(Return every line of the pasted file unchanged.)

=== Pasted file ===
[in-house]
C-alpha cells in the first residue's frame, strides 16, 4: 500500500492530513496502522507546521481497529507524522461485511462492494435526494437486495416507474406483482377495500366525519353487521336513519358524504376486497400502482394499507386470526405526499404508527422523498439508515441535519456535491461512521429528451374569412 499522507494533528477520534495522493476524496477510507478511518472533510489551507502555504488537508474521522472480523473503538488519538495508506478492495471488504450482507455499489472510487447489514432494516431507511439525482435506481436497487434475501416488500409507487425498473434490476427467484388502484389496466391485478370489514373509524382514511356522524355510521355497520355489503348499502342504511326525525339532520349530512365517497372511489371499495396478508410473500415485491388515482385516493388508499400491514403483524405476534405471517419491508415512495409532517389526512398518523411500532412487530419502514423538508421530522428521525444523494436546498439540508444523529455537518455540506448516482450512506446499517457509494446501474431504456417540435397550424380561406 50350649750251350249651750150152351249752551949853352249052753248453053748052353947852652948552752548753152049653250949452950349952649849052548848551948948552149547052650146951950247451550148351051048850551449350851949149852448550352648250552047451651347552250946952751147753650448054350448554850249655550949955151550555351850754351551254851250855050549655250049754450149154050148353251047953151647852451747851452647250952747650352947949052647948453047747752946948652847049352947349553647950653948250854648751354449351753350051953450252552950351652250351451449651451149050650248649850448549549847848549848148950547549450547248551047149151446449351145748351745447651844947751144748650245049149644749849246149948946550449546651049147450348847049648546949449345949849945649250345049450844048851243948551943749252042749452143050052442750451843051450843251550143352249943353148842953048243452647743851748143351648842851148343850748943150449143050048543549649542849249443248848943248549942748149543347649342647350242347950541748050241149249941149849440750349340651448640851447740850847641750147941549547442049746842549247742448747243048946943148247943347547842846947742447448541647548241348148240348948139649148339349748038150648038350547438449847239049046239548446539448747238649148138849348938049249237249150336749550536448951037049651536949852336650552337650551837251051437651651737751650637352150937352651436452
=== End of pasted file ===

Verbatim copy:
[in-house]
C-alpha cells in the first residue's frame, strides 16, 4: 500500500492530513496502522507546521481497529507524522461485511462492494435526494437486495416507474406483482377495500366525519353487521336513519358524504376486497400502482394499507386470526405526499404508527422523498439508515441535519456535491461512521429528451374569412 499522507494533528477520534495522493476524496477510507478511518472533510489551507502555504488537508474521522472480523473503538488519538495508506478492495471488504450482507455499489472510487447489514432494516431507511439525482435506481436497487434475501416488500409507487425498473434490476427467484388502484389496466391485478370489514373509524382514511356522524355510521355497520355489503348499502342504511326525525339532520349530512365517497372511489371499495396478508410473500415485491388515482385516493388508499400491514403483524405476534405471517419491508415512495409532517389526512398518523411500532412487530419502514423538508421530522428521525444523494436546498439540508444523529455537518455540506448516482450512506446499517457509494446501474431504456417540435397550424380561406 50350649750251350249651750150152351249752551949853352249052753248453053748052353947852652948552752548753152049653250949452950349952649849052548848551948948552149547052650146951950247451550148351051048850551449350851949149852448550352648250552047451651347552250946952751147753650448054350448554850249655550949955151550555351850754351551254851250855050549655250049754450149154050148353251047953151647852451747851452647250952747650352947949052647948453047747752946948652847049352947349553647950653948250854648751354449351753350051953450252552950351652250351451449651451149050650248649850448549549847848549848148950547549450547248551047149151446449351145748351745447651844947751144748650245049149644749849246149948946550449546651049147450348847049648546949449345949849945649250345049450844048851243948551943749252042749452143050052442750451843051450843251550143352249943353148842953048243452647743851748143351648842851148343850748943150449143050048543549649542849249443248848943248549942748149543347649342647350242347950541748050241149249941149849440750349340651448640851447740850847641750147941549547442049746842549247742448747243048946943148247943347547842846947742447448541647548241348148240348948139649148339349748038150648038350547438449847239049046239548446539448747238649148138849348938049249237249150336749550536448951037049651536949852336650552337650551837251051437651651737751650637352150937352651436452